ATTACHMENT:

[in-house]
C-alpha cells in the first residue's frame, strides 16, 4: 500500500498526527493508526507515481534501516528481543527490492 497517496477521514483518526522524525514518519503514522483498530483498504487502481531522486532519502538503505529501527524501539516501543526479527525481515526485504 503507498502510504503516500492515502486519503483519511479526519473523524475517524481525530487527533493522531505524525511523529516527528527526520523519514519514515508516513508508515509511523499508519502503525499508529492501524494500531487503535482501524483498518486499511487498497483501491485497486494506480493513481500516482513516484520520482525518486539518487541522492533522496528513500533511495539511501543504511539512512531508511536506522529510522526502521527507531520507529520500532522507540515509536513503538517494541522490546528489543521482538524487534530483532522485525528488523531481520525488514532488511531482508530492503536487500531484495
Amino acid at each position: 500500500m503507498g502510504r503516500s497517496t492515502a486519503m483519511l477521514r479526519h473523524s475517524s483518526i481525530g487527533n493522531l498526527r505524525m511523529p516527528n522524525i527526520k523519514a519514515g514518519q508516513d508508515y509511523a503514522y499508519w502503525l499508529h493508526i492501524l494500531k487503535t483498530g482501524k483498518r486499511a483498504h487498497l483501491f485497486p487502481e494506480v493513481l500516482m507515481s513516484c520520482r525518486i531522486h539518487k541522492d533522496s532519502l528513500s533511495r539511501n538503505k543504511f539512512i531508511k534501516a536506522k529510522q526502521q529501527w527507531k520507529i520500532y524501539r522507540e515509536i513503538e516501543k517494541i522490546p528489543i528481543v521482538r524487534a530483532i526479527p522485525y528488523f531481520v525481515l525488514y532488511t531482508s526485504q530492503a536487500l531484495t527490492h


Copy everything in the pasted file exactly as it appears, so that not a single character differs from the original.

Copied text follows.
[in-house]
C-alpha cells in the first residue's frame, strides 16, 4: 500500500498526527493508526507515481534501516528481543527490492 497517496477521514483518526522524525514518519503514522483498530483498504487502481531522486532519502538503505529501527524501539516501543526479527525481515526485504 503507498502510504503516500492515502486519503483519511479526519473523524475517524481525530487527533493522531505524525511523529516527528527526520523519514519514515508516513508508515509511523499508519502503525499508529492501524494500531487503535482501524483498518486499511487498497483501491485497486494506480493513481500516482513516484520520482525518486539518487541522492533522496528513500533511495539511501543504511539512512531508511536506522529510522526502521527507531520507529520500532522507540515509536513503538517494541522490546528489543521482538524487534530483532522485525528488523531481520525488514532488511531482508530492503536487500531484495
Amino acid at each position: 500500500m503507498g502510504r503516500s497517496t492515502a486519503m483519511l477521514r479526519h473523524s475517524s483518526i481525530g487527533n493522531l498526527r505524525m511523529p516527528n522524525i527526520k523519514a519514515g514518519q508516513d508508515y509511523a503514522y499508519w502503525l499508529h493508526i492501524l494500531k487503535t483498530g482501524k483498518r486499511a483498504h487498497l483501491f485497486p487502481e494506480v493513481l500516482m507515481s513516484c520520482r525518486i531522486h539518487k541522492d533522496s532519502l528513500s533511495r539511501n538503505k543504511f539512512i531508511k534501516a536506522k529510522q526502521q529501527w527507531k520507529i520500532y524501539r522507540e515509536i513503538e516501543k517494541i522490546p528489543i528481543v521482538r524487534a530483532i526479527p522485525y528488523f531481520v525481515l525488514y532488511t531482508s526485504q530492503a536487500l531484495t527490492h